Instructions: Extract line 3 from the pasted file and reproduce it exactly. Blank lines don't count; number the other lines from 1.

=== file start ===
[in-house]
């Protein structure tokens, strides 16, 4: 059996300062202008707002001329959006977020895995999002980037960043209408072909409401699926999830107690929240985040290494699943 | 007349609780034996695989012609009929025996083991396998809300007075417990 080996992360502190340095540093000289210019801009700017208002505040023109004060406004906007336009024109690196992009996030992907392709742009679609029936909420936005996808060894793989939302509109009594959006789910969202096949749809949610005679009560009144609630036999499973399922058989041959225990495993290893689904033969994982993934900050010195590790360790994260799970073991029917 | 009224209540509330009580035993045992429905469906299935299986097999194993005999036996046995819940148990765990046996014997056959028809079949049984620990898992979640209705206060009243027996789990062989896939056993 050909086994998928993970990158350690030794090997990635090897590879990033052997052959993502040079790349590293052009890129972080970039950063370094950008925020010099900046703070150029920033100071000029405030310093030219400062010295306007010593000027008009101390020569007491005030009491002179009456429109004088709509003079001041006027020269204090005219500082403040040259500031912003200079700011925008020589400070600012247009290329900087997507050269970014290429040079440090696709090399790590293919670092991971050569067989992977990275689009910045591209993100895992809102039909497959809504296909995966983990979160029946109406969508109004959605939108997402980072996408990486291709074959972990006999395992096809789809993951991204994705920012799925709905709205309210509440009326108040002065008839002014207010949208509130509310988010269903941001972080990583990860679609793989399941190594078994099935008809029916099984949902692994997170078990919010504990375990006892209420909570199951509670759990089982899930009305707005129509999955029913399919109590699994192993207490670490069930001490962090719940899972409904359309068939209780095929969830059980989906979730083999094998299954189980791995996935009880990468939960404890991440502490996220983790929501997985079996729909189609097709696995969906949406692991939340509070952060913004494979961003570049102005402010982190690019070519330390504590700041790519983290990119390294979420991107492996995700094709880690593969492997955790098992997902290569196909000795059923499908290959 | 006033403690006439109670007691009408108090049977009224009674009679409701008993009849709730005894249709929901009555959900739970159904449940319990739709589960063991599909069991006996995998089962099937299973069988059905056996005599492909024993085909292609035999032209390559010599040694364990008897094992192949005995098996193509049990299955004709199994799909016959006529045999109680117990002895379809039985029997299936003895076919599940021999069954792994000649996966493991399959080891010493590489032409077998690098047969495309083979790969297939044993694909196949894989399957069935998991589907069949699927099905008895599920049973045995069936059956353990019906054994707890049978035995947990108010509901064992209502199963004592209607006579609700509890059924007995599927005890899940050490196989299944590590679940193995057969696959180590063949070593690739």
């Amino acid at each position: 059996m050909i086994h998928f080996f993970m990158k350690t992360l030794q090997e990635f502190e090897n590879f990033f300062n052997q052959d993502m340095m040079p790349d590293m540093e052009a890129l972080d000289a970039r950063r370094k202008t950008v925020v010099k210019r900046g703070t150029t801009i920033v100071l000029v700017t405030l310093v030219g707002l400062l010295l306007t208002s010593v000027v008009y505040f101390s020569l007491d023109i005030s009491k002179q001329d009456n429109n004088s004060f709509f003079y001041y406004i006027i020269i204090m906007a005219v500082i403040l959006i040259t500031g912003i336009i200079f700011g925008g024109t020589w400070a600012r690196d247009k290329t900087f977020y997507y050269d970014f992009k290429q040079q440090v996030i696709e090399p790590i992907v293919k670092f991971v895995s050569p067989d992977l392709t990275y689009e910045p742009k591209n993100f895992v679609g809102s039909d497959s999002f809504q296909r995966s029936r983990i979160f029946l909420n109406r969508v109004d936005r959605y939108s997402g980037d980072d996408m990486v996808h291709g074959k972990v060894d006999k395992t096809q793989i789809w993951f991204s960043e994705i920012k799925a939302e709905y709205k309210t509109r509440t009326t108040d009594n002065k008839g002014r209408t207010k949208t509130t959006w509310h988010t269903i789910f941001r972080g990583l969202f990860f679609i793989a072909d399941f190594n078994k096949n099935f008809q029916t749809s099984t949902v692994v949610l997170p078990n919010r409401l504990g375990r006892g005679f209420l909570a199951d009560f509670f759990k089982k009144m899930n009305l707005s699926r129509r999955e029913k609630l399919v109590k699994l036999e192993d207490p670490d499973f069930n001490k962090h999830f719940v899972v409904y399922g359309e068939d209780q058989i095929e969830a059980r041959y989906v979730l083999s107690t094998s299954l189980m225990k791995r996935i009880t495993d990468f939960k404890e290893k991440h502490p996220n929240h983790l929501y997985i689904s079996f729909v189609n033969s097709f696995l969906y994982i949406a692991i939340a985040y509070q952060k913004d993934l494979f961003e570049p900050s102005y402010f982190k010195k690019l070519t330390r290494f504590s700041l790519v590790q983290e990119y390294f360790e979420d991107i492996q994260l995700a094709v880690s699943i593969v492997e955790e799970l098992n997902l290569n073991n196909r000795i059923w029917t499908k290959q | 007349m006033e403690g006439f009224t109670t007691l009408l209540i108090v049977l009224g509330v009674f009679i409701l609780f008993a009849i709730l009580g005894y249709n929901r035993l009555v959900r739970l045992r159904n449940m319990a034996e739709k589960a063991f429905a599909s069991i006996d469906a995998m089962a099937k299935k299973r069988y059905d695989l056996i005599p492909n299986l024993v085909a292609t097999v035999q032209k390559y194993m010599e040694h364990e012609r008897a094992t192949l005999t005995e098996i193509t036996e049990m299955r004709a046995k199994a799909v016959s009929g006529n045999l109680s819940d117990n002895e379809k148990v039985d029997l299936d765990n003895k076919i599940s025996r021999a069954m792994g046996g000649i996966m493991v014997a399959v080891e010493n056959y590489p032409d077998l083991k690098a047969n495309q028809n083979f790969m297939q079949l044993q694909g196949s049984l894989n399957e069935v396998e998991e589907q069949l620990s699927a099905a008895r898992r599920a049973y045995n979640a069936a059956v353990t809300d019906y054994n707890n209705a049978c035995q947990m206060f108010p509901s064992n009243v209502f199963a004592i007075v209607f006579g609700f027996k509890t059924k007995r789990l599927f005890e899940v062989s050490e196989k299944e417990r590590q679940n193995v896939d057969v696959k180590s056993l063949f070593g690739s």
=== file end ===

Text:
């Amino acid at each position: 059996m050909i086994h998928f080996f993970m990158k350690t992360l030794q090997e990635f502190e090897n590879f990033f300062n052997q052959d993502m340095m040079p790349d590293m540093e052009a890129l972080d000289a970039r950063r370094k202008t950008v925020v010099k210019r900046g703070t150029t801009i920033v100071l000029v700017t405030l310093v030219g707002l400062l010295l306007t208002s010593v000027v008009y505040f101390s020569l007491d023109i005030s009491k002179q001329d009456n429109n004088s004060f709509f003079y001041y406004i006027i020269i204090m906007a005219v500082i403040l959006i040259t500031g912003i336009i200079f700011g925008g024109t020589w400070a600012r690196d247009k290329t900087f977020y997507y050269d970014f992009k290429q040079q440090v996030i696709e090399p790590i992907v293919k670092f991971v895995s050569p067989d992977l392709t990275y689009e910045p742009k591209n993100f895992v679609g809102s039909d497959s999002f809504q296909r995966s029936r983990i979160f029946l909420n109406r969508v109004d936005r959605y939108s997402g980037d980072d996408m990486v996808h291709g074959k972990v060894d006999k395992t096809q793989i789809w993951f991204s960043e994705i920012k799925a939302e709905y709205k309210t509109r509440t009326t108040d009594n002065k008839g002014r209408t207010k949208t509130t959006w509310h988010t269903i789910f941001r972080g990583l969202f990860f679609i793989a072909d399941f190594n078994k096949n099935f008809q029916t749809s099984t949902v692994v949610l997170p078990n919010r409401l504990g375990r006892g005679f209420l909570a199951d009560f509670f759990k089982k009144m899930n009305l707005s699926r129509r999955e029913k609630l399919v109590k699994l036999e192993d207490p670490d499973f069930n001490k962090h999830f719940v899972v409904y399922g359309e068939d209780q058989i095929e969830a059980r041959y989906v979730l083999s107690t094998s299954l189980m225990k791995r996935i009880t495993d990468f939960k404890e290893k991440h502490p996220n929240h983790l929501y997985i689904s079996f729909v189609n033969s097709f696995l969906y994982i949406a692991i939340a985040y509070q952060k913004d993934l494979f961003e570049p900050s102005y402010f982190k010195k690019l070519t330390r290494f504590s700041l790519v590790q983290e990119y390294f360790e979420d991107i492996q994260l995700a094709v880690s699943i593969v492997e955790e799970l098992n997902l290569n073991n196909r000795i059923w029917t499908k290959q | 007349m006033e403690g006439f009224t109670t007691l009408l209540i108090v049977l009224g509330v009674f009679i409701l609780f008993a009849i709730l009580g005894y249709n929901r035993l009555v959900r739970l045992r159904n449940m319990a034996e739709k589960a063991f429905a599909s069991i006996d469906a995998m089962a099937k299935k299973r069988y059905d695989l056996i005599p492909n299986l024993v085909a292609t097999v035999q032209k390559y194993m010599e040694h364990e012609r008897a094992t192949l005999t005995e098996i193509t036996e049990m299955r004709a046995k199994a799909v016959s009929g006529n045999l109680s819940d117990n002895e379809k148990v039985d029997l299936d765990n003895k076919i599940s025996r021999a069954m792994g046996g000649i996966m493991v014997a399959v080891e010493n056959y590489p032409d077998l083991k690098a047969n495309q028809n083979f790969m297939q079949l044993q694909g196949s049984l894989n399957e069935v396998e998991e589907q069949l620990s699927a099905a008895r898992r599920a049973y045995n979640a069936a059956v353990t809300d019906y054994n707890n209705a049978c035995q947990m206060f108010p509901s064992n009243v209502f199963a004592i007075v209607f006579g609700f027996k509890t059924k007995r789990l599927f005890e899940v062989s050490e196989k299944e417990r590590q679940n193995v896939d057969v696959k180590s056993l063949f070593g690739s």